The Wood Between the Worlds: A Poetic Theology of the Cross – Brian Zahnd

The Wood Between the Worlds: A Poetic Theology of the Cross by Brian Zahnd
Also by this author: When Everything's on Fire: Faith Forged from the Ashes, The Wood Between the Worlds: A Poetic Theology of the Cross
Published by IVP on February 6, 2024
Genres: Non-Fiction, Theology
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The cross is the heart of Scripture

Everything about the gospel message leads to the cross, and proceeds from the cross. In fact, within the narrative of Scripture, the crucifixion of Jesus is literally the crux of the story―the axis upon which the biblical story turns. But it would be a mistake to think we could sum up the significance of the crucifixion in a tidy sentence or two. That kind of thinking only insulates us from the magnificence of what God has done. In our ongoing quest to make meaning of the cross, we need to recognize that this conversation will never conclude―that there is always something more to be said.

Brian Zahnd reminds us that the meaning of the cross is multifaceted and should touch every aspect of our lives. Just as gazing through the eyepiece of a kaleidoscope reveals a new geometric image with every turn, Zahnd helps us see that there are infinite ways to behold the cross of Christ as the beautiful form that saves the world. The Wood Between the Worlds is an invitation to encounter the cross of Christ anew.

Brian Zahnd begins The Wood Between the Worlds: A Poetic Theology of the Cross with the words “I dare to write about God, which is, admittedly, an audacious undertaking.” This sentence, I think, encapsules the tone and the content of everything that is to follow in the book. Zahnd’s intention is to engage in theopoetics, that is, to use the language of poetry to explore the nature of God. It creates a tone that is a little more mystical, a little more artful, and in all candor, a little more pretentious than most books about God.

The book is a series of essays focused on the death of Jesus, with the cross being metaphorized in the title, The Wood Between the Worlds. This is also the title of Zahnd’s opening essay, which highlights the ubiquitous presence of the cross since the crucifixion of Jesus. The crucifixion, Zahnd says, is “an inexhaustible revelation of who God is.” Zahnd’s focus is not historical or apologetical, but mystical: he invites readers to sit within the mystery of the cross and how the event of the death of God in Jesus changed everything.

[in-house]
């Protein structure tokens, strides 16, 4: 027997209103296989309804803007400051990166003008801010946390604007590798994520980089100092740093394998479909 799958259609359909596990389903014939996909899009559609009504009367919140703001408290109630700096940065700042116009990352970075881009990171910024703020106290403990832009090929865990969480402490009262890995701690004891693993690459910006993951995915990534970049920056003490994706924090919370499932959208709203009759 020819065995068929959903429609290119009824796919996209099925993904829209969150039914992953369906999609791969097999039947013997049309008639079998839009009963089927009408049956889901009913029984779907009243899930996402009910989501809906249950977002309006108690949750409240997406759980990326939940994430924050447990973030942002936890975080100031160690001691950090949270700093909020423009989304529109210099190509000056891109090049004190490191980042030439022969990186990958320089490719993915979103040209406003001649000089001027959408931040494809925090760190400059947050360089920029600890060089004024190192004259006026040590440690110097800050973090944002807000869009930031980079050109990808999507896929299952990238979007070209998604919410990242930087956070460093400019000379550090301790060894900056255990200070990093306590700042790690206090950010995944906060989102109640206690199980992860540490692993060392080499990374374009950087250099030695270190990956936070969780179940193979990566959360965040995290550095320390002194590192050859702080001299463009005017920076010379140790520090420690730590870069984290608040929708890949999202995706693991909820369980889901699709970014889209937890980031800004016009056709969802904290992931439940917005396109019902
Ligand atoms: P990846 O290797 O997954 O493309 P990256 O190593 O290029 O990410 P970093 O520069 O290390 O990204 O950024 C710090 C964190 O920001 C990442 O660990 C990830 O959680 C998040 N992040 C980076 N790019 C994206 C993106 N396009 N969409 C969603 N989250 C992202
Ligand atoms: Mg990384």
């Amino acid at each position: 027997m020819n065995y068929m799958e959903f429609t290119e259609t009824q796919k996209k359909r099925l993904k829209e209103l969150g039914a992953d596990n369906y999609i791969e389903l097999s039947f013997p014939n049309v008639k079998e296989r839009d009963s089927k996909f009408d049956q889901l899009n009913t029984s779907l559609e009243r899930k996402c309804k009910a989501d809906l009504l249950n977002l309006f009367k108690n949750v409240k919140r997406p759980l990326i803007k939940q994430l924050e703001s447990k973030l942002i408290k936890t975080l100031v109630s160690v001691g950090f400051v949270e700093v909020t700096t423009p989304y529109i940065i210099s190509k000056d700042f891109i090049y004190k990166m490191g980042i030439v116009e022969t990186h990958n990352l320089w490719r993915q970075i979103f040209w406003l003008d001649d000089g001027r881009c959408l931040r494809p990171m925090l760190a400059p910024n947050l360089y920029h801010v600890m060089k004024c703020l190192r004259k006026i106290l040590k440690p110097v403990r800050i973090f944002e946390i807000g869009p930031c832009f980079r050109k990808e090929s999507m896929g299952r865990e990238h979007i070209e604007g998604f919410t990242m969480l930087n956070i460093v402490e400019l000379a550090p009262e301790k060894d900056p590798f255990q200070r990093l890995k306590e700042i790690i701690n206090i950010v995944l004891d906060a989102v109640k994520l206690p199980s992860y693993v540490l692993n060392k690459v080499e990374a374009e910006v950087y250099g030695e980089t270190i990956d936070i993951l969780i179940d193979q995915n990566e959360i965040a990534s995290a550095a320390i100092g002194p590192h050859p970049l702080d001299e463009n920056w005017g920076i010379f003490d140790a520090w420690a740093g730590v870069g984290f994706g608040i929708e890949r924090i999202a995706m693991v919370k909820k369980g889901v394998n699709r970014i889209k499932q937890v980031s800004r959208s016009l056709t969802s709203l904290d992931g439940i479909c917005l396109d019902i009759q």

There are nineteen essays in all, each about ten pages long. Some of them are practical. For example, Zahnd reflects on the execution of Jesus and writes that capital punishment is anti-Christ. Others are more theological, such as when Zahnd reflects on the harrowing of hell and makes more implications of what this means in terms of God’s justice and judgment. Some draw comparisons to history, such as the chapter “The Lynching of the Son of Man,” which compares the death of Jesus to the lynching of Black bodies in the United States. Others focus on biblical exegesis.

Overall, I feel like one’s experience with The Wood Between the Worlds will very much differ based on one’s previously-held opinion of Zahnd. There’s really nothing in this book—outside of some undeveloped thoughts on universalism and God’s redeeming judgment—that stands out as something that’s not been said in books about the cross a hundred times over. The “theopoetics” invites mystery but also creates it through obfuscating and metaphorical language. In other words, Zahnd occasionally mystifies what is clear. It’s a rewriting of some standard devotions on the cross in theological and mystical language with references to church history and classic literature. Strip all that away and it’s really Zahnd’s tone, not the content that is “theopoetic.” So, if you really like Zahnd, you’ll probably like this. If you don’t, it may come across as a little pretentious.

Personally, I like was Zahnd has attempted—but I think the short size of the essays kept him from developing the metaphors and imagery with a depth to really build the theopoetics beyond the superficial. It read to me like a standard Easter devotional written fancily, rather than actually breaking new ground when it comes to engaging the mystery of the cross. When The Wood Between the Worlds does actually begin to go outside the lines of what is typical of books like this—his discussion of the harrowing of hell being the most prominent example—it felt like parts of it were left undeveloped both because of space and to preserve the mystery. In the end, The Wood Between the Worlds is an attempt to do something new, and I appreciate it for that. I wish there had been fewer essays with deeper imagery and metaphor and a stronger focus on the mystical aspects of the cross.